A TEENAGER who fainted on a packed train has said the overcrowding issues on the line are “just not good enough”.

Ellie Christie was travelling from Prestonpans into Edinburgh on the 7.55am service last Tuesday.

She said: “Usually, the train is pretty busy in the morning but last Tuesday it was extra busy. I don’t know if there were just fewer carriages but you could not move. It was packed and when the doors closed you were squeezed in.

“I remember being on the train and it was pulling into Edinburgh and it was getting hotter and hotter by the minute.

“It was so busy and I started feeling a bit queasy and I was feeling claustrophobic. The next thing I knew I was waking up with people all around me.”

Ellie, who lives in Port Seton, regularly takes the train into her work at the University of Edinburgh.

The marketing apprentice remembered hearing people shouting to ask if there was a doctor on board the train.

Train conductors then sat with her and gave her a cup of water. Ellie, 18, said they were “really, really nice guys, helpful and genuinely concerned”.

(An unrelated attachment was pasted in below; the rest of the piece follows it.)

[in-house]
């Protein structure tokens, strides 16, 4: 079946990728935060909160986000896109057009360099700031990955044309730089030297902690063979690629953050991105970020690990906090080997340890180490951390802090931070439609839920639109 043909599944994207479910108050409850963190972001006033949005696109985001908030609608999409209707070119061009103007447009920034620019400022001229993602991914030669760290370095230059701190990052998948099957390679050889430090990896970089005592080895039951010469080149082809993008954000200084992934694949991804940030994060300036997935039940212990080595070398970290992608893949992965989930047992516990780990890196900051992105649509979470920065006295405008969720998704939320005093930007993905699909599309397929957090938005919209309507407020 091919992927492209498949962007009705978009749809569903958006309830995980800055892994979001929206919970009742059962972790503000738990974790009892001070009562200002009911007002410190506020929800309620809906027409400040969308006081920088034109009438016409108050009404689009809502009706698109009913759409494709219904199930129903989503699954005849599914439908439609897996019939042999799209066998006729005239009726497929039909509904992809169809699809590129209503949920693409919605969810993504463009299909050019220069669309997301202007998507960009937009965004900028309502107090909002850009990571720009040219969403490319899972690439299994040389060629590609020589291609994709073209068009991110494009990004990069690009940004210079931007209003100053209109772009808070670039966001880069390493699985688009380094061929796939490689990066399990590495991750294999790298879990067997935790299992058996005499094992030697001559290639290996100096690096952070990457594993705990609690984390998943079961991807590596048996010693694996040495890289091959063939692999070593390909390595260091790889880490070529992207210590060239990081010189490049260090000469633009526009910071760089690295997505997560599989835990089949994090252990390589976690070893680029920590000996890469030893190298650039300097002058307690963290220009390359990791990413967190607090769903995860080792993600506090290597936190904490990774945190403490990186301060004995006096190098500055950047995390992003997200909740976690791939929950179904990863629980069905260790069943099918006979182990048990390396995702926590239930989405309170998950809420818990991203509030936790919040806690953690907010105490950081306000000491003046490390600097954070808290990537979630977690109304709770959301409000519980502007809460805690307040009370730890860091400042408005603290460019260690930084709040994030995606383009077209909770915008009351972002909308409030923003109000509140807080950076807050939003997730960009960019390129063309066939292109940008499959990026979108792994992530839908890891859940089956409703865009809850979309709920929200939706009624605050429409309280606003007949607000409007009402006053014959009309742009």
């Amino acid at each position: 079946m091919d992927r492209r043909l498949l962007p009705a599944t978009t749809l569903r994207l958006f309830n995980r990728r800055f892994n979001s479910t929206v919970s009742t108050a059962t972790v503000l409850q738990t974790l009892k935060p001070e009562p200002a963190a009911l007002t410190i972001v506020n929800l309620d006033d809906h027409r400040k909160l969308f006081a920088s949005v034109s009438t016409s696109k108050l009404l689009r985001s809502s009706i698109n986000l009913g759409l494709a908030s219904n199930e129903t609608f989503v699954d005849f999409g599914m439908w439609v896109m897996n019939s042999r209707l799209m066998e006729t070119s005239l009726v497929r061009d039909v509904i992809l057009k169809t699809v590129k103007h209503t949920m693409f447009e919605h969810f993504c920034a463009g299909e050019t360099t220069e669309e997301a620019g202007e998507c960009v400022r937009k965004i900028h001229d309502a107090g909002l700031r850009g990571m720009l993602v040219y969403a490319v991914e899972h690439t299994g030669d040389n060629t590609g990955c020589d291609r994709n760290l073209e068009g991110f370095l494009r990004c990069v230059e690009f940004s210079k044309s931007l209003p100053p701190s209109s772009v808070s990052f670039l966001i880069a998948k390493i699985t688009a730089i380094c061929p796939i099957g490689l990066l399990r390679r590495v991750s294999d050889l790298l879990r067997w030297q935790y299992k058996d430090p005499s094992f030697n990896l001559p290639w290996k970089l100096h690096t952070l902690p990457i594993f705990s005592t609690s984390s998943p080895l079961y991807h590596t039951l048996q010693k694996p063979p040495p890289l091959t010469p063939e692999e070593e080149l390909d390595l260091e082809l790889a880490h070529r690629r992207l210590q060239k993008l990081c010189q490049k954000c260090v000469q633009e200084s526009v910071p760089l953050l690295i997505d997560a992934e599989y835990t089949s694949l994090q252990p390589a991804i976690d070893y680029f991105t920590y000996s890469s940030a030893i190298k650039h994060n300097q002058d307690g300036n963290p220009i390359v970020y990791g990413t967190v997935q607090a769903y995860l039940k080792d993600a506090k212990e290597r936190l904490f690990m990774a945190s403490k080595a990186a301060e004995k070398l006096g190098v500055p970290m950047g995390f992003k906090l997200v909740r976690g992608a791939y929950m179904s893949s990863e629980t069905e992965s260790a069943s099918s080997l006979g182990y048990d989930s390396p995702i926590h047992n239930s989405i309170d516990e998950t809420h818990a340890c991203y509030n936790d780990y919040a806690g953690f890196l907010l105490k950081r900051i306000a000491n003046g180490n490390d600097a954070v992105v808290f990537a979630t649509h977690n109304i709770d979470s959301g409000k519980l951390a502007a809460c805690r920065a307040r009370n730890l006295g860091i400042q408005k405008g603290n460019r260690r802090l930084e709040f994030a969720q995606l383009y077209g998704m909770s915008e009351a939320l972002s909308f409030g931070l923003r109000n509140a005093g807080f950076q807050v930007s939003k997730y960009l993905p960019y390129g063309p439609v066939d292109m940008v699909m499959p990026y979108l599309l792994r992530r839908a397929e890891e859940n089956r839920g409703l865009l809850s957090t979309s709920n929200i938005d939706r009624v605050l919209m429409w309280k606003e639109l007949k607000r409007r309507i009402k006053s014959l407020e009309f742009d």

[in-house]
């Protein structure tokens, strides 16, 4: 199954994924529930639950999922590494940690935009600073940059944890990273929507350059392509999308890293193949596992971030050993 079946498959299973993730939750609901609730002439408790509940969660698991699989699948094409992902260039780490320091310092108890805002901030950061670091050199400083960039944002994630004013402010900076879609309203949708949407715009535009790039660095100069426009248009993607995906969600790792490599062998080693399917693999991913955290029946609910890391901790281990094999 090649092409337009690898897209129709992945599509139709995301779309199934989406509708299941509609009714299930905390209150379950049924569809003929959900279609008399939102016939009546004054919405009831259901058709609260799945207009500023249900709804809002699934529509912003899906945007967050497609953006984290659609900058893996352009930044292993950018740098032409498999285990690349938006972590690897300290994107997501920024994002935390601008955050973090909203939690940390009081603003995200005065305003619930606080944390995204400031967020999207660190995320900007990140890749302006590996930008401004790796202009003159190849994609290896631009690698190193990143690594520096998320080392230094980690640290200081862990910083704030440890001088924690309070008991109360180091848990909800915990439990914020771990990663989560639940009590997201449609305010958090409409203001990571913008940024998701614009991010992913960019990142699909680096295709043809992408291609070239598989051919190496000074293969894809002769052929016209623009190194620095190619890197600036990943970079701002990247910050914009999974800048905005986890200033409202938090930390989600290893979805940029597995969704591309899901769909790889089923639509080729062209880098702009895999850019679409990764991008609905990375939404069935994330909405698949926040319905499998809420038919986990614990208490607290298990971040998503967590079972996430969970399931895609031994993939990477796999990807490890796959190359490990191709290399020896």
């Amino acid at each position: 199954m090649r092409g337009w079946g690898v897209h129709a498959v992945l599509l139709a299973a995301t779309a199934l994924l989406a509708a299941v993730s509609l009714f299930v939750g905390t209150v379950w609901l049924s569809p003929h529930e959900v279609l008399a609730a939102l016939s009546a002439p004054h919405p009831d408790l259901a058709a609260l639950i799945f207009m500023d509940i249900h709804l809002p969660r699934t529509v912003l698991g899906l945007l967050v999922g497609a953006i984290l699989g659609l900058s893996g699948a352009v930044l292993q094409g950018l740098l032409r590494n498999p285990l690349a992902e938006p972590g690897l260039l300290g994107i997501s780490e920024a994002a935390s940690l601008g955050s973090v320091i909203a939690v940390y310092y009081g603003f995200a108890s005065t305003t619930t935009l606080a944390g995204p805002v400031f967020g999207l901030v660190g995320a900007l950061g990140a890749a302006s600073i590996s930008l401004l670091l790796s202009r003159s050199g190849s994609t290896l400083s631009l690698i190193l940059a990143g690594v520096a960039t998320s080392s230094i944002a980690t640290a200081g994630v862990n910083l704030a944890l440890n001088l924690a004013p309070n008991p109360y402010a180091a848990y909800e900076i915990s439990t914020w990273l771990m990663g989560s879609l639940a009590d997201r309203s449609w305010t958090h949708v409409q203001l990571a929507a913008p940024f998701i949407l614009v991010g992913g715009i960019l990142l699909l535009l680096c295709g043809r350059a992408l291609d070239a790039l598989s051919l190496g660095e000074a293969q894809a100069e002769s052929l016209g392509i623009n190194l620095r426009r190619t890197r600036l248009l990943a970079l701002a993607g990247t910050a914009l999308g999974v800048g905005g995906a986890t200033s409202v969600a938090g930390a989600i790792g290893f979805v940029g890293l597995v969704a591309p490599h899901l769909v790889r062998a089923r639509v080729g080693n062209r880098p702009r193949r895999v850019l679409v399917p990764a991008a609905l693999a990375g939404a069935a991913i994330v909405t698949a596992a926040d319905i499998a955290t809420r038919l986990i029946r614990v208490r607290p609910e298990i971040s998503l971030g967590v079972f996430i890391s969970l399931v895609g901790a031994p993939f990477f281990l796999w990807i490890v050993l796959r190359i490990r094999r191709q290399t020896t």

After phoning her work, the former Preston Lodge High School pupil was told to take the day off and returned home on the 9.45am train.

She said: “I cannot remember the last time I got on a train when I was not standing up. Last Wednesday, on the train home, half the people on the platform did not get on.”

Problems with overcrowding on peak-time trains travelling to and from East Lothian have been regularly highlighted in recent months.

On a number of occasions, passengers have been left on the platform at Musselburgh due to trains being too busy for them to board.

Ellie added: “On the train, it was just like sardines in a tin. I’ve got to the point now where I take my jacket off before I get on the train because of the heat.”

A spokesman for ScotRail confirmed that staff assisted Ellie and ensured she received help.

He said: “We were made aware of the incident and our staff assisted the customer, who was then taken into the care of Network Rail station staff.”

Earlier this month, ScotRail apologised for its “unacceptable” recent service and offered compensation.

The spokesman added: “We are working flat out to train conductors and drivers on Scotland’s railway so that we can return services to normal.

“Since December 9 we have trained 70 drivers and conductors, so we have made progress, but we know we need to do more. We are training more than 20 drivers and conductors every day throughout January and February to return your service to levels you deserve. We have seen the level of cancellations reduce steadily over the last few weeks.

“We will continue to cut cancellations to improve your service.

“We expect week on week improvement through January and February to get your service back to normal levels.”